Killing enemies in an area will randomly reward you with Iron and/or Sin, West of Dead’s two forms of currency. Iron is how you purchase guns, charms and abilities from the Trader who appears somewhere in every level. If you manage to survive the level, you’ll enter the Witch’s domain and be forced to unburden yourself of Sin before being allowed to continue. Sin is used to unlock permanent upgrades (like a health flask and improved selection of weapons at the beginning of each run) and new weapons/abilities/charms that can appear in the game. This system works well in incentivizing you to keep playing, but it takes a long time to accumulate enough Sin to unlock anything. I wouldn’t say this is necessarily a problem, it just requires a lot of patience and dedication if there’s an expensive gun that you want.
The Iron/Sin system felt very familiar to me, and I quickly realized that it was exactly like the Gold/Cells system found in Dead Cells, one of the only other roguelike games that I have played. And as soon as I noticed this, I couldn’t help but notice other comparisons between the two. Both feature runes (permanent upgrades to your character that give you abilities to access new areas), they share a similar type of inventory (two weapons, two traps/sub-weapons/abilities with cooldown timers), level to level progression is handled the same way, and they both feature protagonists with flaming heads.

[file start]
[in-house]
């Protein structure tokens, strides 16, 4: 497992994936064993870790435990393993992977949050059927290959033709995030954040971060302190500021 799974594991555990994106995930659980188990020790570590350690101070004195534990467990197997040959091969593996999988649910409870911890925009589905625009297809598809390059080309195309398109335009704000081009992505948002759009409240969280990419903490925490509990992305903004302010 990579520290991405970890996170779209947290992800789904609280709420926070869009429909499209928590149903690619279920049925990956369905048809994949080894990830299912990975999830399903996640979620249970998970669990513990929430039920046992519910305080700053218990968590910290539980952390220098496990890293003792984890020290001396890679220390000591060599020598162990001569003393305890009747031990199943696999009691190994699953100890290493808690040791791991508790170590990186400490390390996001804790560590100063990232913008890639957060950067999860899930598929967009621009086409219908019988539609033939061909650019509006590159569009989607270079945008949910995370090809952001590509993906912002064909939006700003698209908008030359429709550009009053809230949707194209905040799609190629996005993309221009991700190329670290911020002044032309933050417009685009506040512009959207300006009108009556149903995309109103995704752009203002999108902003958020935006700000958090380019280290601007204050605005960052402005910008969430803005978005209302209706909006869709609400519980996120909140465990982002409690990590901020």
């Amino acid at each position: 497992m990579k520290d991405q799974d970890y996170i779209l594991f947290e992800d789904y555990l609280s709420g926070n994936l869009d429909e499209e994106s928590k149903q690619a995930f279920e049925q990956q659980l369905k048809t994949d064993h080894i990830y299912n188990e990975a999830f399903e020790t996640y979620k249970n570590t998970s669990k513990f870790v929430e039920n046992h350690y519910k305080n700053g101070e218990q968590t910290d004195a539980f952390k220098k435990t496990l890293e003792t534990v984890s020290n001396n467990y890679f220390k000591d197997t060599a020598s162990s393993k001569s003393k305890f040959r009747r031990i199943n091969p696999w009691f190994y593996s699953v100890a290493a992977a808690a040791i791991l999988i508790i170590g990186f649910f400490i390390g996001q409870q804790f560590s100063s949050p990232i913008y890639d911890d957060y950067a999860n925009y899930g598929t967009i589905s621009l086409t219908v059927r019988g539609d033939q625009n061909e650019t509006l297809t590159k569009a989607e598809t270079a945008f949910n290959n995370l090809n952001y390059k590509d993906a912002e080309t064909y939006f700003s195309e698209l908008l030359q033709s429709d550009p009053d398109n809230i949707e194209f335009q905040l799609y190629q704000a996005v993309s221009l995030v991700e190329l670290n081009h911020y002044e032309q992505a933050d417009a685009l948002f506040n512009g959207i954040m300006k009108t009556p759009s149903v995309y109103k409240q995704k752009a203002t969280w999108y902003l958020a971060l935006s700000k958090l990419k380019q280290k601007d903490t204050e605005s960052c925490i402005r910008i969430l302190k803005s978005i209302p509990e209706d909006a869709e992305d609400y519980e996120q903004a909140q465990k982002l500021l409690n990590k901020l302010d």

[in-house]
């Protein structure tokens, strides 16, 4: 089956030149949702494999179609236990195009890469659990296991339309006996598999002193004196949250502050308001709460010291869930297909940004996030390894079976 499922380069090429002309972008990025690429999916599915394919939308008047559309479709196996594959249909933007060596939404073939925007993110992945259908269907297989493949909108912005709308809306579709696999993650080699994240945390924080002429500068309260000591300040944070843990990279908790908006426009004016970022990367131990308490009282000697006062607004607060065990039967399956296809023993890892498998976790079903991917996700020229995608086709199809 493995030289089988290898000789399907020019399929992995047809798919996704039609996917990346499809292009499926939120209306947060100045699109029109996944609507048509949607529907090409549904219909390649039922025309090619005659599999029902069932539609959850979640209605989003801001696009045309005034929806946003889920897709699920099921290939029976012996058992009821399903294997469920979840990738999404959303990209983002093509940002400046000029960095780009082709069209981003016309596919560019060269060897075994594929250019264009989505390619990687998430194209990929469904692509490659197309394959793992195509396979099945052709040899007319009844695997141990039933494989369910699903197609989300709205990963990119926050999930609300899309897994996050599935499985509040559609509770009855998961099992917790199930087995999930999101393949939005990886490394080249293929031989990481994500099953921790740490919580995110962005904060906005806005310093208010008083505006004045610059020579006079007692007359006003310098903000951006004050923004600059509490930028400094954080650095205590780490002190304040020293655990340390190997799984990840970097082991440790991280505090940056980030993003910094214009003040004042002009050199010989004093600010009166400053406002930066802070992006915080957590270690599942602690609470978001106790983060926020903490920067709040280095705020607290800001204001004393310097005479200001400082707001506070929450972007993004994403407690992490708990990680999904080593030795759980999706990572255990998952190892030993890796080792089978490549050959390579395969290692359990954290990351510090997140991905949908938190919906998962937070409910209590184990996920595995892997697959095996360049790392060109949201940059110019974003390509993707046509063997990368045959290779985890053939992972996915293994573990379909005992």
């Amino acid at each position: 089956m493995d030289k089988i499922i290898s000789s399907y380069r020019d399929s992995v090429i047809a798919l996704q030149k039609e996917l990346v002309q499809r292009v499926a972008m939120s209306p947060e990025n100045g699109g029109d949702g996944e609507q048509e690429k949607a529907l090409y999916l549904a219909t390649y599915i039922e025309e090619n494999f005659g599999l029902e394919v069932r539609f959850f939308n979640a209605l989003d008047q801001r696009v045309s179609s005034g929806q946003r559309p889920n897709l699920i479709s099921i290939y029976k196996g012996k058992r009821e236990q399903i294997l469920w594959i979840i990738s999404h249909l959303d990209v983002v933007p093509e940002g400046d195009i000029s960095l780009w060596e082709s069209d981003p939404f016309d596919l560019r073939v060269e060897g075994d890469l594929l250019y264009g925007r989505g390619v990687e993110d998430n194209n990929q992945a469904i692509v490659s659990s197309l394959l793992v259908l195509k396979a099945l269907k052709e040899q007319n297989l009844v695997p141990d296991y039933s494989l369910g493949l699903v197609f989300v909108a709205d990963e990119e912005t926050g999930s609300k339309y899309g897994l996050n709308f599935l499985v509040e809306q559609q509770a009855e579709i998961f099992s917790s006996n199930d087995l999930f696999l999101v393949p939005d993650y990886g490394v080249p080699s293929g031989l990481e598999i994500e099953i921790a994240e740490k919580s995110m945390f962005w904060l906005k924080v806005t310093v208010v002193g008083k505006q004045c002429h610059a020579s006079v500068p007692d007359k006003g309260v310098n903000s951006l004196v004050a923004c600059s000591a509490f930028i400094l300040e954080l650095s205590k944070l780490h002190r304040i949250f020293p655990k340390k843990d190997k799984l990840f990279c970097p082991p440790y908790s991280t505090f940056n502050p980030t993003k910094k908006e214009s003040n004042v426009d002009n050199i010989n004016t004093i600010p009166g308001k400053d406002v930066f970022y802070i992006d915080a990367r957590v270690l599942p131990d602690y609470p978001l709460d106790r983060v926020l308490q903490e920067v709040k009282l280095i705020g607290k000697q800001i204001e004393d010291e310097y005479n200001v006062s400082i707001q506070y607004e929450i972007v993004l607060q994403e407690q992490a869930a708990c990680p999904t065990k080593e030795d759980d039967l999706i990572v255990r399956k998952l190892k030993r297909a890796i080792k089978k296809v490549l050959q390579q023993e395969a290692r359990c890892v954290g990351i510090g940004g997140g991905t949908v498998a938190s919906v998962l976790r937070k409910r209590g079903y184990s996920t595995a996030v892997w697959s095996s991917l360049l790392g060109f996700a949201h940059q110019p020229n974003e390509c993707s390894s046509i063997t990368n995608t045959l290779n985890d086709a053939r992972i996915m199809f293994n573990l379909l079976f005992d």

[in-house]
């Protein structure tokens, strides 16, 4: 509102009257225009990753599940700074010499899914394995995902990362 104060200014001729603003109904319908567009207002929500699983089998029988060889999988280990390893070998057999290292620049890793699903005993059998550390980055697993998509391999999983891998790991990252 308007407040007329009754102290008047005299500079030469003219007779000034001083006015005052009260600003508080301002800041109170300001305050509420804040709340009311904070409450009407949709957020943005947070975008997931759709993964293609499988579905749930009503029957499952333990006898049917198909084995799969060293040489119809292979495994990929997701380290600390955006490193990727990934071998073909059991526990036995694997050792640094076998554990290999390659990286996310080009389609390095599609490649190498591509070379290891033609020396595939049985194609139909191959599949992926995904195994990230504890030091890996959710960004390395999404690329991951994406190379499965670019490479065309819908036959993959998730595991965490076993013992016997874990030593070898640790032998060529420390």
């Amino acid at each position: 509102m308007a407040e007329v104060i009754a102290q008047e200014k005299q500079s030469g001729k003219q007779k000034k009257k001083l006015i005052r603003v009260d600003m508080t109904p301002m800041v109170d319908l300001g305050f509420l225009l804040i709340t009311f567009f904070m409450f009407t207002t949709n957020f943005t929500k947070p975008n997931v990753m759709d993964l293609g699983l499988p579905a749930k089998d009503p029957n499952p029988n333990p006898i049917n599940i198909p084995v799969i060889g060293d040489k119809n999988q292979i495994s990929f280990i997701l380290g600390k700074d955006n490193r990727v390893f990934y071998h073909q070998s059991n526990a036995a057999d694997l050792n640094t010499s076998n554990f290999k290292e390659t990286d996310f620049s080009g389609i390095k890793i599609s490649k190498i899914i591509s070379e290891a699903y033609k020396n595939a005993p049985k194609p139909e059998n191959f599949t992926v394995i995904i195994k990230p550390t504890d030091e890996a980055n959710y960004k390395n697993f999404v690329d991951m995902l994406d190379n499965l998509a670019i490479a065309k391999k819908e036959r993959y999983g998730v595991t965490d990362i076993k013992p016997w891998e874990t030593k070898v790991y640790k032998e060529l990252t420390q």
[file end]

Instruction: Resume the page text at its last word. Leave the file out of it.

West of Dead does enough to make itself unique, through the core gameplay, setting and story, so I wouldn’t say it ripped off Dead Cells. But many of the underlying mechanics are almost the same, and it was very hard for me to ignore. Of course, I’m fully aware that games take inspiration those that came before them, as is the case with all media, be it film, literature or music. The hope is that the new iterates on the old though, and I feel that West of Dead could have done a little more to make its non-combat mechanics different from its contemporary’s.
Great Barrier Greif
I played the game mostly in handheld mode, and it performed well, bar the rare graphical hiccup where walls would flicker for a second or two. However, I did encounter a glitch that I have not been able to resolve: one of my runes stopped working. One of the abilities you get powers up your melee attack so that it does more damage to enemies and punches through metal barriers. Somehow, I lost the ability to punch through those barriers. I know I still have the rune, because it changes the sound effect of your punch (a sound effect which is a pretty irritating stand-out in otherwise solid sound design). I thought it might have just been a one-time thing, so after I died, I found my way back to another barrier, and sure enough, I couldn’t knock it down. This path isn’t strictly necessary for progression; you can still make it to the end of the game without that ability. But it is frustrating because I was barred from content that I hadn’t had the chance to fully experience, with no way to fix it. Maybe eventually it will sort itself out, but as of this writing, it has not.
There are a few nit-picks I have, like the slow and disorganized menu of upgrades when you are unburdening your sin or the lack of progress tracking with regards to runes or memories that you’ve obtained. But these are minor blemishes, and while they could be annoying, they didn’t affect my enjoyment of the game.
I had a fun time with West of Dead; the controls felt great, and even though I compared it to another game quite a bit, I do think all of its ideas were implemented effectively. And if that isn’t enough to get you on board, then there’s its compelling story narrated by Ron Perlman. Who could say no to that?
[A copy of the game was provided by the publisher for review purposes.]